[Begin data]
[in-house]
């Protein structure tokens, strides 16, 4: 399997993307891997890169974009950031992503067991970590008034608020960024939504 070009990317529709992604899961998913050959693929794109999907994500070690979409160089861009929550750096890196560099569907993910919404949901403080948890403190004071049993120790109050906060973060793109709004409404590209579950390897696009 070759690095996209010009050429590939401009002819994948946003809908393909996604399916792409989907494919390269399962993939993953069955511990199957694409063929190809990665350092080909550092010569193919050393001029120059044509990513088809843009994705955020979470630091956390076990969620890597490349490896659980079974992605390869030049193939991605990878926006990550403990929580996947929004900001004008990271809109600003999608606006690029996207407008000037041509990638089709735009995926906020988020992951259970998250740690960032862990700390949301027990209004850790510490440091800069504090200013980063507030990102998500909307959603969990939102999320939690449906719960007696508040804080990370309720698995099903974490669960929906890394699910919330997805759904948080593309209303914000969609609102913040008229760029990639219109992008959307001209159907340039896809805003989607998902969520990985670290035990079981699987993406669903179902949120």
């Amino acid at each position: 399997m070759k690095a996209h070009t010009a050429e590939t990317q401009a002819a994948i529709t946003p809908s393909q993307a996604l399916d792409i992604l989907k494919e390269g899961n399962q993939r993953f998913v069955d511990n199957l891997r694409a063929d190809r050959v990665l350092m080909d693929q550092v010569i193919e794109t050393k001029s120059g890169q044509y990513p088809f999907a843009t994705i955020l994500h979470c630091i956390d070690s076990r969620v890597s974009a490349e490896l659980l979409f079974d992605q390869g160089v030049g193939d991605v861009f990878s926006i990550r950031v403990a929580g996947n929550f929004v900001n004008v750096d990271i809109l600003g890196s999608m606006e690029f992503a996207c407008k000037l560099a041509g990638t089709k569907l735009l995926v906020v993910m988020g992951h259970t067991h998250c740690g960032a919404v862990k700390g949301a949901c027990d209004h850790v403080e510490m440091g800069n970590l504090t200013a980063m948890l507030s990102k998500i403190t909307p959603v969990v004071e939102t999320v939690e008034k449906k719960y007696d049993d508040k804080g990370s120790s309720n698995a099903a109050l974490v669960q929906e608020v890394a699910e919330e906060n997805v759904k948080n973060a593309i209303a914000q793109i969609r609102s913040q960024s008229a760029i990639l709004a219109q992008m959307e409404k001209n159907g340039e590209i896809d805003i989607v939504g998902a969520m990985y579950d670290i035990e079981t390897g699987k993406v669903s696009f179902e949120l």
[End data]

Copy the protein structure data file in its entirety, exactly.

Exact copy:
[in-house]
């Protein structure tokens, strides 16, 4: 399997993307891997890169974009950031992503067991970590008034608020960024939504 070009990317529709992604899961998913050959693929794109999907994500070690979409160089861009929550750096890196560099569907993910919404949901403080948890403190004071049993120790109050906060973060793109709004409404590209579950390897696009 070759690095996209010009050429590939401009002819994948946003809908393909996604399916792409989907494919390269399962993939993953069955511990199957694409063929190809990665350092080909550092010569193919050393001029120059044509990513088809843009994705955020979470630091956390076990969620890597490349490896659980079974992605390869030049193939991605990878926006990550403990929580996947929004900001004008990271809109600003999608606006690029996207407008000037041509990638089709735009995926906020988020992951259970998250740690960032862990700390949301027990209004850790510490440091800069504090200013980063507030990102998500909307959603969990939102999320939690449906719960007696508040804080990370309720698995099903974490669960929906890394699910919330997805759904948080593309209303914000969609609102913040008229760029990639219109992008959307001209159907340039896809805003989607998902969520990985670290035990079981699987993406669903179902949120």
């Amino acid at each position: 399997m070759k690095a996209h070009t010009a050429e590939t990317q401009a002819a994948i529709t946003p809908s393909q993307a996604l399916d792409i992604l989907k494919e390269g899961n399962q993939r993953f998913v069955d511990n199957l891997r694409a063929d190809r050959v990665l350092m080909d693929q550092v010569i193919e794109t050393k001029s120059g890169q044509y990513p088809f999907a843009t994705i955020l994500h979470c630091i956390d070690s076990r969620v890597s974009a490349e490896l659980l979409f079974d992605q390869g160089v030049g193939d991605v861009f990878s926006i990550r950031v403990a929580g996947n929550f929004v900001n004008v750096d990271i809109l600003g890196s999608m606006e690029f992503a996207c407008k000037l560099a041509g990638t089709k569907l735009l995926v906020v993910m988020g992951h259970t067991h998250c740690g960032a919404v862990k700390g949301a949901c027990d209004h850790v403080e510490m440091g800069n970590l504090t200013a980063m948890l507030s990102k998500i403190t909307p959603v969990v004071e939102t999320v939690e008034k449906k719960y007696d049993d508040k804080g990370s120790s309720n698995a099903a109050l974490v669960q929906e608020v890394a699910e919330e906060n997805v759904k948080n973060a593309i209303a914000q793109i969609r609102s913040q960024s008229a760029i990639l709004a219109q992008m959307e409404k001209n159907g340039e590209i896809d805003i989607v939504g998902a969520m990985y579950d670290i035990e079981t390897g699987k993406v669903s696009f179902e949120l």